As part of a divorce settlement, the debtor offers you shares he owns in a private company, but he refuses to turn over the company’s financial information.  Because the company is private, the value of its shares is not public information.  You would like to determine how well the company is doing before you accept the settlement offer.



The cost of publicly-traded shares is easy to find, but uncovering the value of shares in a private company can be far more difficult. As always, we suggest starting with a search of the public record.  SEC records will not reveal much meaningful information on private companies, as they are exempted from many SEC disclosure rules. Media reports, however, can tell you whether the company just scored a lucrative government contract or was implicated in a scandal. Media can also fill out the bare bones of a private placement filing you may find in SEC filings.

The next step in your inquiry should be a litigation search.  These can reveal whether the company has filed for bankruptcy, breached contracts with its suppliers, customers or employees, or infringed on any intellectual property rights.  As we explained in our posting here, you can also search for patents, trademarks and copyrights held by the company or its employees, if you know their names.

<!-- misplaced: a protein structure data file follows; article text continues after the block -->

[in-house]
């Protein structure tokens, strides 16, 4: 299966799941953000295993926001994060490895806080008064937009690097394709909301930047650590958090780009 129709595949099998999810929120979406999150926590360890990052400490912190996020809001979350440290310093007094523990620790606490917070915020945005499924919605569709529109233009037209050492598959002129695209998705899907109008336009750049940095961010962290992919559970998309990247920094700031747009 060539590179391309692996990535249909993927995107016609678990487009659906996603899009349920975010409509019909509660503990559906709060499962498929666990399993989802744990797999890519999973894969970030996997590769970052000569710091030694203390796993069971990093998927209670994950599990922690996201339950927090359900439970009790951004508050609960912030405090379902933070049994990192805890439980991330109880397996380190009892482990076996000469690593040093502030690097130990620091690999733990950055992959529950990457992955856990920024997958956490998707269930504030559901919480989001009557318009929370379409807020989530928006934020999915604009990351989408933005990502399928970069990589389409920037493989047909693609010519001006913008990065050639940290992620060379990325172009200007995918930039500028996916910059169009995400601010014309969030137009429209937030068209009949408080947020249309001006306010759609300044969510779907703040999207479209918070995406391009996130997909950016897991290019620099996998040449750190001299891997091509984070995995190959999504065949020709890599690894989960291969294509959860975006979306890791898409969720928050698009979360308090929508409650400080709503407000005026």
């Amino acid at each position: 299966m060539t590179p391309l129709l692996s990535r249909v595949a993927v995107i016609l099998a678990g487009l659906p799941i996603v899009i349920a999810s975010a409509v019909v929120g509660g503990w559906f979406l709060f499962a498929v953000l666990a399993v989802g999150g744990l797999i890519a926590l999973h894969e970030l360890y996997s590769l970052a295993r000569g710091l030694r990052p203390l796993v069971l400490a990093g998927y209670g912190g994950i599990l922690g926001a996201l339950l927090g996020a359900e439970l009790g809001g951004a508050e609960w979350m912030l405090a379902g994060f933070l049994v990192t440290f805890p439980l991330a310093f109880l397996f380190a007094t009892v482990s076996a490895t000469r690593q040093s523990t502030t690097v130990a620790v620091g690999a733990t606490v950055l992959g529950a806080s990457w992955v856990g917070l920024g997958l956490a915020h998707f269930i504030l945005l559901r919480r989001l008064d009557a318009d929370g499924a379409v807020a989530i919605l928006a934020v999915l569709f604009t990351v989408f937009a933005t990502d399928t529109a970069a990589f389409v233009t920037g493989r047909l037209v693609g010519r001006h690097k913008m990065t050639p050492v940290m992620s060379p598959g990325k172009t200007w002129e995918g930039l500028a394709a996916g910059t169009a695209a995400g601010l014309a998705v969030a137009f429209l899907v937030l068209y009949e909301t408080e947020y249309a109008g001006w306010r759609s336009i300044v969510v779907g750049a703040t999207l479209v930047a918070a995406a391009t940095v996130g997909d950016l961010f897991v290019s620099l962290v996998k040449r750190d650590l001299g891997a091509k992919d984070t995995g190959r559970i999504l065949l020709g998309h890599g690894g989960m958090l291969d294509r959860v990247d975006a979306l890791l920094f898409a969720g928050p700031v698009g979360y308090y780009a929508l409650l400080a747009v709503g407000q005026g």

Once your public records search is complete, it’s time to pick up the phone.  Interviews with former employees can be especially revealing, and you may be surprised which employees can give you the best information.  You can also speak with analysts or other professionals who work in the company’s industry, and who may have a sense of how it’s doing.

In one of our recent cases, we were tasked with investigating the financial soundness of a private company.  We knew from media reports that the company had raised millions in private placements in 2011.  In a phone interview with the company’s former administrative assistant, we discovered that she was one of many people fired in a wave of layoffs that came only months after the private placement.  We took this as a bad sign.  We also spoke with financial analysts who were based in the company’s home town and who were experts in the industry in which the company operated.  They had never heard of the company or its products.

While we were not able to give our client a dollar amount, we were able to provide her with strong evidence that the company was faltering, or, at the very least, it was not thriving.